Whenever I move to a new country, I receive e-mails from people whom I don’t know, welcoming me to their country, offering help and giving advice. That’s nice.
As I am about to move back from Peru to Bolivia, I realized how well these random messages from strangers illustrate the character of both countries.
When I moved to Peru in August 2016, I got a lot of e-mails about food,
You have to try ceviche!
You have to try guinea pig!
You have to try this and that!
as well as not very original touristy advice,
You must go to Machu Picchu!
and business offers:
My uncle/brother/grandmother has a travel agency/car rental/taxi company. It’s the best travel agency/car rental/taxi company in town. Don’t go anywhere else! Everyone else is trying to rip you off.
I can rent you an unfurnished shack in a village for loads of money.
There were so many identical, non-personal messages that it felt like a country inhabited by bots. After a short while, I knew in advance what people would say when they met me. (To be fair, there were one or two exceptions during the five months in Peru.)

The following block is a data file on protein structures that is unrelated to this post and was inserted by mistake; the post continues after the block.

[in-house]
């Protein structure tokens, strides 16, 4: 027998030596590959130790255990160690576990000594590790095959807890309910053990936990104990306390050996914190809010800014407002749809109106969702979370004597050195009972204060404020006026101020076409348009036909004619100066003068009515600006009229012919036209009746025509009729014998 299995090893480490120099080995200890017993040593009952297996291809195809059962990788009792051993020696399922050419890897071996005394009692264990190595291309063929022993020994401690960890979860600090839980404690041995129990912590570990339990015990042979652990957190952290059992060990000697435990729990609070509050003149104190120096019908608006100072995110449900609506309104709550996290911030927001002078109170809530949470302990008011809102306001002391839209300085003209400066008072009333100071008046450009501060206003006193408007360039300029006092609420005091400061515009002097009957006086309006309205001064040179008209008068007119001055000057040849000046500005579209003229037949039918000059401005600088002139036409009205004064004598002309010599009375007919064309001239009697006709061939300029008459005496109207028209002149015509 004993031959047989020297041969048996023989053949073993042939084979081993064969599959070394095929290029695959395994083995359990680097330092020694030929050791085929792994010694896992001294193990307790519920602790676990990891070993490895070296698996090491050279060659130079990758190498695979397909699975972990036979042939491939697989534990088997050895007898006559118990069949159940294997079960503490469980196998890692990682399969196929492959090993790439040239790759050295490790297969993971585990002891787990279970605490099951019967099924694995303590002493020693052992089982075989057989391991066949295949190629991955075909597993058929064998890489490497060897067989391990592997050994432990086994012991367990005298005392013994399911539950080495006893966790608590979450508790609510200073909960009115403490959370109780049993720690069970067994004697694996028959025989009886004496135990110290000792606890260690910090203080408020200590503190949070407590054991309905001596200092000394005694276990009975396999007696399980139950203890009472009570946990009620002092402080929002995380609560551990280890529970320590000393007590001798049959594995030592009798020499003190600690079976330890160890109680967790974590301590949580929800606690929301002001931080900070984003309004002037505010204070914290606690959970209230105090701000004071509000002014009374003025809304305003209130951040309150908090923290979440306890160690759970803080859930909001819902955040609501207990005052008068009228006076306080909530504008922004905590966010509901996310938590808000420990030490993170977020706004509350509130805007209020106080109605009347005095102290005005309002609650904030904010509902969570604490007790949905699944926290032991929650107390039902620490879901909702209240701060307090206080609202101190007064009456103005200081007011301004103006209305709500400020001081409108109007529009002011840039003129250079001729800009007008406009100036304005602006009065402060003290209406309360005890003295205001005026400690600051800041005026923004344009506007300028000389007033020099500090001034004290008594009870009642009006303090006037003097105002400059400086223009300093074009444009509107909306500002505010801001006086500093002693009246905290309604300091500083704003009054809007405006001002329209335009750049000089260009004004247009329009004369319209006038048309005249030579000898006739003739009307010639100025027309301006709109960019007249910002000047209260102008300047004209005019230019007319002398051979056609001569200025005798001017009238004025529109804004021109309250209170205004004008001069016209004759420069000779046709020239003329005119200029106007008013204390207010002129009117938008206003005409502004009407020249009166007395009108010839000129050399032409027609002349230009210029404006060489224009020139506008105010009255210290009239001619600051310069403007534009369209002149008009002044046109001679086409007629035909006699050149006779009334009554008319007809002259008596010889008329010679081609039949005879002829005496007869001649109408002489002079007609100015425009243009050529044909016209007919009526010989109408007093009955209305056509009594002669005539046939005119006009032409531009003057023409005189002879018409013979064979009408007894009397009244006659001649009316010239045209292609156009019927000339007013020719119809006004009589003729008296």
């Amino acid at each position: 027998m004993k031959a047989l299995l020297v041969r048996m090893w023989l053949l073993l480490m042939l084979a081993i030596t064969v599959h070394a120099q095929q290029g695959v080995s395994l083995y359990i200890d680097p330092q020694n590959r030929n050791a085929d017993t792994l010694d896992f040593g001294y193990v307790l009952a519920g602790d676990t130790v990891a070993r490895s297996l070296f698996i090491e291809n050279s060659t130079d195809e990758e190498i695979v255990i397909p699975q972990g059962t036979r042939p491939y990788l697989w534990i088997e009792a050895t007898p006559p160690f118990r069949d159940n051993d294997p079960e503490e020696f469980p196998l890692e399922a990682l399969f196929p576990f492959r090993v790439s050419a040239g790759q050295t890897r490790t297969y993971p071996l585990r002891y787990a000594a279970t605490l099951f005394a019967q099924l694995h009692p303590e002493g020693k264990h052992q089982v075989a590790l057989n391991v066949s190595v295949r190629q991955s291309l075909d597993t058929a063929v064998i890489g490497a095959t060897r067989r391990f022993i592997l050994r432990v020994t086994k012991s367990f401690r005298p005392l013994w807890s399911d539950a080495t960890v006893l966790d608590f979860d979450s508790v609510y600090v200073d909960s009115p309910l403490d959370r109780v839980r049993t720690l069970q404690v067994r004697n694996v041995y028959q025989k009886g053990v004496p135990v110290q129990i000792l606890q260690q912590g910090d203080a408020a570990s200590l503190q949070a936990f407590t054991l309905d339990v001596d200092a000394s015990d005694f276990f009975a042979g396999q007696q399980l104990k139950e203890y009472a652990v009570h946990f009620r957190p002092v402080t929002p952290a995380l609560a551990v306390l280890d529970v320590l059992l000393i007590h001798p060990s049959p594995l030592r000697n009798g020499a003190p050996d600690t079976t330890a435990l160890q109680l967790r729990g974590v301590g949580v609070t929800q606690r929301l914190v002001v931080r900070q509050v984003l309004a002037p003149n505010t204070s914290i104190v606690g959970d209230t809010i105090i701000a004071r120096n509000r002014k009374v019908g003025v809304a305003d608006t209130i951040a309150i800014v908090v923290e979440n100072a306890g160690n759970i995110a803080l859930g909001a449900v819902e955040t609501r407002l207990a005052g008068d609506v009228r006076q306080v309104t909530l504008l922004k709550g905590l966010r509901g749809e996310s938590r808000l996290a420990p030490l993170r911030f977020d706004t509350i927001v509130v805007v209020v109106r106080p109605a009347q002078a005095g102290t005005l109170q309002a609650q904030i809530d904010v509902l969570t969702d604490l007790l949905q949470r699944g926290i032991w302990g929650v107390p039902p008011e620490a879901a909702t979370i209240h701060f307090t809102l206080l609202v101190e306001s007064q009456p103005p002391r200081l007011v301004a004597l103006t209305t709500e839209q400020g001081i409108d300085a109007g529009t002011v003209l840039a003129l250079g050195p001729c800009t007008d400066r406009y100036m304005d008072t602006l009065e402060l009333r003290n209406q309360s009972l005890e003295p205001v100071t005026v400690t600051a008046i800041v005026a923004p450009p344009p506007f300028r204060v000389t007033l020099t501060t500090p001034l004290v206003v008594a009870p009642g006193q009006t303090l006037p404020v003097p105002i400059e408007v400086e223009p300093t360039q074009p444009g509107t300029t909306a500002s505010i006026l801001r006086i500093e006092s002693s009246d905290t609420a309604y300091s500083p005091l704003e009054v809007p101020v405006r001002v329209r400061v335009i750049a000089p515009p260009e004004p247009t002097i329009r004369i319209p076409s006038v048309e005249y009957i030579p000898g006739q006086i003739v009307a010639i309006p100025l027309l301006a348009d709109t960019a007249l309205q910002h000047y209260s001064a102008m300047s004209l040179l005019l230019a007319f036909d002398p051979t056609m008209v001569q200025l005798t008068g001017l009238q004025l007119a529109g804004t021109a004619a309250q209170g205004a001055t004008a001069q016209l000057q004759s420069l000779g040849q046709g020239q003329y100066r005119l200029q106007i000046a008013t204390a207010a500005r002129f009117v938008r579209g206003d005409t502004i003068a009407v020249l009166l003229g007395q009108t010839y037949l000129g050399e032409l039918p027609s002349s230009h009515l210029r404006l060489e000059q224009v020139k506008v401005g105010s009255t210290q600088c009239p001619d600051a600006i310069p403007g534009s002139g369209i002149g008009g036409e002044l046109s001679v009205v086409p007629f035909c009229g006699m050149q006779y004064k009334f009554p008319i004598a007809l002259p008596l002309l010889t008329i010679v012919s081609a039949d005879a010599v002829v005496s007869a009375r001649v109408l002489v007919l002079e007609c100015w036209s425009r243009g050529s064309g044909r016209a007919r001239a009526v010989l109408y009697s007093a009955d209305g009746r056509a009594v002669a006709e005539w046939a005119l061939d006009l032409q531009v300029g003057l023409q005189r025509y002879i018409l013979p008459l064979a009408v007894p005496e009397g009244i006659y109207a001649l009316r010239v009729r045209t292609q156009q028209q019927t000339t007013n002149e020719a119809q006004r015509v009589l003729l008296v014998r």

Hello, this weekend there will be a seminar on PHILOSOPHY AND METHODOLOGY OF INTERNATIONAL LAW. It’s free, and if you want to join, I can add you to the list of participants.
If there is a country that thinks like me, has the same interests as me, and where I feel at home, it’s Bolivia.
After all, even the children here are already engaged in moot courts and legal debates: